Liverpool are an elite force in English football but it wasn’t always the case. Peter Jones recalls the pivotal year when Bill Shankly led Liverpool to promotion from Division Two and the beginnings of a dynasty.
Upon his arrival, Shankly needed results to win the supporters’ trust. The 1961/62 season was Shankly’s third at Anfield; twice he had attempted to lift Liverpool out of Division 2, twice he had narrowly failed and finished third.
However, 61/62 proved to be the campaign when Liverpool were promoted into Division 1, as champions, and showcased both Shankly’s shrewd ability in the transfer market and his management skills.
The boss had highlighted a list of 24 names of players he wanted to leave the club ‘inside a year,’ believing Liverpool were ‘overburdened’ with too many substandard players.
One of the men on this list was club legend Billy Liddell, a player so good that for a lengthy period Liverpool were coined ‘Liddellpool.’
When he played his last game for Liverpool in 1960, it was 22 years after having signed for the club.
Liddell remains the oldest goalscorer in the Reds’ history and is the fourth-highest club goalscorer of all time.
His final match was marked with a souvenir edition of the Liverpool Echo, where he was labelled “a player, a gentleman, a sportsman and the finest clubman the game ever knew.”
Although the decision may not have seemed too hard to make, as Liddell was now an aged player, it was still difficult to replace a man of that stature within the club.
Nevertheless, Shankly did so and he was firmly building his own team when he entered the new season.
Shankly had frictions with the Liverpool board of directors, too. He described them as ‘gamblers on a losing streak who were afraid to bet anymore.’
This was largely due to the 13 years it had been without a trophy, and the six years they had spent in Division 2.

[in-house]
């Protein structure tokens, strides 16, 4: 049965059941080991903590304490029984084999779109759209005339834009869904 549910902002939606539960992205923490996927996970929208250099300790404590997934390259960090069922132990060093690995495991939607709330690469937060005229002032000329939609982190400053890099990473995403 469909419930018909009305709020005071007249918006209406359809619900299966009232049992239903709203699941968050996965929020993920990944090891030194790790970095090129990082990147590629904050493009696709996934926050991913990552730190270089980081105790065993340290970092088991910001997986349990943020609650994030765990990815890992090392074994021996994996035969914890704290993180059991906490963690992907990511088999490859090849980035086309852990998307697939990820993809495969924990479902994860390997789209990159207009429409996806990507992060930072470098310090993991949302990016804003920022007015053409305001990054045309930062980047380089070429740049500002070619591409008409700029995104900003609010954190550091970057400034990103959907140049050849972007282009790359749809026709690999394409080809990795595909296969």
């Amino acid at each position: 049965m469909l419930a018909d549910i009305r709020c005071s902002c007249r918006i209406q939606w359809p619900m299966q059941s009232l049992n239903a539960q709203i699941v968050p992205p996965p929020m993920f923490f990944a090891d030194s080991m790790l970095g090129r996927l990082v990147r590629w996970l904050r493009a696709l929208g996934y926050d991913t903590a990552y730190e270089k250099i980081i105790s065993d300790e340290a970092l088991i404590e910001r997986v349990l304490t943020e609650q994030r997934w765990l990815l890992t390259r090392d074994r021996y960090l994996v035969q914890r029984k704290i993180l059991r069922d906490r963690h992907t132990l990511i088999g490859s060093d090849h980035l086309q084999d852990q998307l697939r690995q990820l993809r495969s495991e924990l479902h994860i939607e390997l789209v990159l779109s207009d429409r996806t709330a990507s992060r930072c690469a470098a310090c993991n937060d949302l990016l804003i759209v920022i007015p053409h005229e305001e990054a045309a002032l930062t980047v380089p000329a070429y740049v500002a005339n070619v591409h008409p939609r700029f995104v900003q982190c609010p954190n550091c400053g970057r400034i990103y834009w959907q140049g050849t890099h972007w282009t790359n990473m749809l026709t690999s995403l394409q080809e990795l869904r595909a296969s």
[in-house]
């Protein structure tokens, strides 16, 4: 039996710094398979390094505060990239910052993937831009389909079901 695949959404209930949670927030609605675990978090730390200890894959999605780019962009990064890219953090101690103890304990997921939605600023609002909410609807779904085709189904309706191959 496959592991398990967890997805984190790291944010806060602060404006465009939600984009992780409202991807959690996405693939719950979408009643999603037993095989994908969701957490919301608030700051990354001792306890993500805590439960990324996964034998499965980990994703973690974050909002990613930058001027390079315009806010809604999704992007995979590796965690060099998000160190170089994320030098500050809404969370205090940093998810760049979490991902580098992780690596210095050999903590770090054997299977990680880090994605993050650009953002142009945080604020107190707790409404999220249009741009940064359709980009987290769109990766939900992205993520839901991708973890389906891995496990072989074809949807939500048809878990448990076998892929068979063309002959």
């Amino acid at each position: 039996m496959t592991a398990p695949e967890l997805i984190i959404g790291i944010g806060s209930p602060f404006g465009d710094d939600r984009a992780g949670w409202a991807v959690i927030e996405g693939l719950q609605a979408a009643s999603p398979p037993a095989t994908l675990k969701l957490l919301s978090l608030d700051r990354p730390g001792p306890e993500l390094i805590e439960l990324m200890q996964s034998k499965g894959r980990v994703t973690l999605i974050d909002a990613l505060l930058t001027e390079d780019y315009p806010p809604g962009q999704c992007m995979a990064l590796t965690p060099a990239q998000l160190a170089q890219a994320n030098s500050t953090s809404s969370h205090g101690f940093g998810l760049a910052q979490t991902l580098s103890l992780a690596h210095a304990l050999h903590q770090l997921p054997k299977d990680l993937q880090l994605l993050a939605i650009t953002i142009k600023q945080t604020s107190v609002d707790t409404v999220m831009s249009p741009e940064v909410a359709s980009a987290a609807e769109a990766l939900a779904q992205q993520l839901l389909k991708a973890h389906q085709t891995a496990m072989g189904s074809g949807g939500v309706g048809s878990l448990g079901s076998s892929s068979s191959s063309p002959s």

Despite strong performances in his first two seasons, Liverpool were still not promoted and the board were not confident enough to financially support all of Shankly’s plans. This was until the arrival of Eric Sawyer.
Keystones of success
When Shankly arrived, he said Liverpool had ‘no money whatsoever to buy players,’ though Sawyer was ‘an ambitious man’ and his arrival gave Shankly the backing he needed at a higher level.
Shankly put two players at the top of his transfer wish-list, but the board still met his desires with scepticism, stating that the club could not afford them.
However, Sawyer spoke up and said, “we cannot afford not to buy them.”
Shankly went on to secure the signatures of his two men, Ian St John and Ron Yeats.
These two players, according to Shankly himself, were “the very beginning of Liverpool’s rise, and they did more for the rise than anyone else. Yeats at the back, St John at the front.”
The two men, combined with goalkeeper Tommy Lawrence, were described as the ‘backbone of the team.’
Shankly had read in a newspaper that St John was looking for a move away from
Motherwell; within 24 hours, the manager was in Scotland talking with the striker and within a week he had scored a hat-trick against Everton.